Sunday, February 10, 2008

Hi! Ha'r'yyyyyyeeeeeeuuuuuuuuwwwwww?

If I had a nickel for every time I've either said that or heard some other Texan say it to me, I'd be "richer than dirt in an old cow pen." This quote comes from a WONDERFUL book called, "This Dog'll Really Hunt," by Wallace O. Chariton. When I wrote my novel, "A Texan Goes to Nirvana," I used these Texas words and sayings a'plenty which brings me to the reason for this blog.

The Midlife Gals have a precious female fan who lives in a tiny village in Hungary. Can you believe that? As tech-noidiots, we find this incredibly hard to grasp, but eeenyway...she allowed as how she loves our blog and is using it to learn English!! I tried to warn her that there are those who think that Texans do not SPEAK English and that she might be chastised were she to run into someone else who speaks the King's English there in Hungary. If they heard her speaking Texan, they might commit her for fear that she was speaking in tongues.

She assured me that our blog would be a humorous primer on English, but she needed the definition of "blue drivers." Bless her heart, what she meant to say was, "blue-haired drivers" from our blog on driving. Of course, we call The Ancient Ones also 'blue hairs" here in Texas so that would explain that...at least in Dallas.

I had a sister-in-law once who could spew forth Texisms like breathing in and breathing out. My favorite one from her was when she described a skinny woman as being, "thin as mosquito milk."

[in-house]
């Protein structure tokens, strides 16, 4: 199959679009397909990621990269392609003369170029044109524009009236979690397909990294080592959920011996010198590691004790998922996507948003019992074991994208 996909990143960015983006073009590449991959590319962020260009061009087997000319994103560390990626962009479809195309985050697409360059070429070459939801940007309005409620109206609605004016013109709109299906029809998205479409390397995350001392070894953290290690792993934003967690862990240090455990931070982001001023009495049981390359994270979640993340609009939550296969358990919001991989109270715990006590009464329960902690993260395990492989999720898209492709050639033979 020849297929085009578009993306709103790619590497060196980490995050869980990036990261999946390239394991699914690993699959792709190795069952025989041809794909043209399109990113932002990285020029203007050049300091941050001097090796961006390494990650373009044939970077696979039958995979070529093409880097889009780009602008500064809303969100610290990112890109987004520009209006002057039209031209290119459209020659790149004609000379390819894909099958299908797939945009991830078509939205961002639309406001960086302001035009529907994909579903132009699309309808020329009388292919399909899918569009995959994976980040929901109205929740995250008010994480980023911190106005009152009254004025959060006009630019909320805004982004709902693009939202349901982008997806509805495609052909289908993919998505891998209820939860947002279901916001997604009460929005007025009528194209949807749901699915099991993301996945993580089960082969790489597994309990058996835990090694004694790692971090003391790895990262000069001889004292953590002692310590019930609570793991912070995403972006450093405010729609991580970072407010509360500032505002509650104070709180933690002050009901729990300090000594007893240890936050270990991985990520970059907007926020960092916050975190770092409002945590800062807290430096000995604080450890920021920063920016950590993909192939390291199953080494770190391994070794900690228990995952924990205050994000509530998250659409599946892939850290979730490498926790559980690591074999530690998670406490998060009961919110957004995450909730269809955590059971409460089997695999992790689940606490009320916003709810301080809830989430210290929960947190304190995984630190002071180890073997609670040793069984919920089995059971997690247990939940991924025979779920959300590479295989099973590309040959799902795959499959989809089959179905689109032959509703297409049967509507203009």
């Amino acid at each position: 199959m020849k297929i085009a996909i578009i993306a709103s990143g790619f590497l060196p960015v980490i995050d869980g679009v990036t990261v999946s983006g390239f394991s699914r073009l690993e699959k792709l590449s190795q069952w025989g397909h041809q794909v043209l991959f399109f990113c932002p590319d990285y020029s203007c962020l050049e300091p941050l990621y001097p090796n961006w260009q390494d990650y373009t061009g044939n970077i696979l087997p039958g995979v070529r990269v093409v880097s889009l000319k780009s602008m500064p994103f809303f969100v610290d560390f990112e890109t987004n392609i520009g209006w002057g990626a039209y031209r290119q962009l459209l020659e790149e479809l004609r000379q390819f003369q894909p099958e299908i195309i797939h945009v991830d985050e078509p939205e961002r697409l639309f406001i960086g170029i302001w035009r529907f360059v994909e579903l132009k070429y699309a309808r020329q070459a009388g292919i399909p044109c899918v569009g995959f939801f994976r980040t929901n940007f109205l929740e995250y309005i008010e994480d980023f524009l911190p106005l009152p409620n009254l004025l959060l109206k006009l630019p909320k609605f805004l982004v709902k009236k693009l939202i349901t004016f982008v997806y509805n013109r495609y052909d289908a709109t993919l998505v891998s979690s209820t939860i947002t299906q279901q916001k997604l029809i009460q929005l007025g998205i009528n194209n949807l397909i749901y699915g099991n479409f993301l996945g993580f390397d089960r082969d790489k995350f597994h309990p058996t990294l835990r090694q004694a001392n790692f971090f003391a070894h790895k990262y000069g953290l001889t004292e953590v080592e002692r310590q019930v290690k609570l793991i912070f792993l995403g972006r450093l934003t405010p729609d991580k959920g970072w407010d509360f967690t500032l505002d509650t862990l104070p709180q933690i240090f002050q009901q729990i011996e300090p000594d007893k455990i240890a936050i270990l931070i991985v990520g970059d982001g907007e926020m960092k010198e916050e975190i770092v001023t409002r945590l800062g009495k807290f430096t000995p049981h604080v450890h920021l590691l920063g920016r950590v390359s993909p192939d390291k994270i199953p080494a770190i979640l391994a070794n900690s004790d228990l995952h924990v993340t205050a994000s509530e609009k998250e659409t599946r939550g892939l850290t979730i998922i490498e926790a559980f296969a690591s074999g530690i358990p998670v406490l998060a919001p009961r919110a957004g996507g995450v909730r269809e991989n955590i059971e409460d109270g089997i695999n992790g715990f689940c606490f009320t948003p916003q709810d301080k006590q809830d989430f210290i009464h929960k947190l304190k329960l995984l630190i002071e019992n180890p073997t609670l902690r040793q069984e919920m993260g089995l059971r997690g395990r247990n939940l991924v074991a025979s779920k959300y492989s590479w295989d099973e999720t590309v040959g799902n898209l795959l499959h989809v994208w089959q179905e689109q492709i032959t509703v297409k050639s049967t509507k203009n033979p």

Here are a few Texisms and phonetic spellings that I simply couldn't live without:

*mean as a snake in the hallway
*happy as a cow in belly-high clover
*funny as a clown on fire (or far)
*I'm guuuuuud, ha'r yyyyyyyeeeeuuuuuwww? This would be in answer to this blog's title
*older than Gawd
*full as a tick (only to be said at a fancy dinner party when you're offered dessert)
*tickled pink
*don't mess with Texas (an actual official state government proclamation about litter)
*pony up
*I'll be go to hell (Wow! in Texan)

Now I KNOW that I'll hear from you Texans out there because the above list is but a smattering of Texisms and it's early Sunday morning with my brain in idle mode till I've had my coffee!

baa baa,

KK

****************************************************************

Yeah, the Texan language is it's own morphism from the King's English into Davy Crockett/Lyle Lovitt speak. My favorite is when some guy calls me, 'Little darlin''. I like it better than babe, ma'am or whore bitch from hell.

I once heard a cowboy, upon learning that he was going to get a good part in 'Young Guns', say that he was 'nervous enough to catch a hummingbird'.

'Bless her heart' is one of every Texas woman's favorite expressions. We can get away with murder when skewering another woman or man who has raised our eyebrows. 'Well! That was rude and uncalled for. And she needs to take that wad of gum out of her mouth and get some couth lessons. Oooh...ugly as a three-legged armadillo upside down peeing on itself. Bless her heart.'

Hi, ya'll, how's yer mama and them?' That's Texas talk for, 'Dude! Sup!'. Other greetings to strangers and friends include the tip of a cowboy hat and a 'howdy, ma'am', 'did yer cat ever git over that liver disease?' and 'I'll see ya at Guero's if ahh kin still stand up bah theyen'.

So happy trails to you - till we meet agin....
SalGal

17 comments:

Mental P Mama said...

Or how 'bout "busier 'n a one-armed paper hanger." Or when it's raing hard: "sounds like a cow pissin' on a flat rock." Just a few from a misplaced Tennessee girl.

prin said...

Here's a whole dictionary of 'em.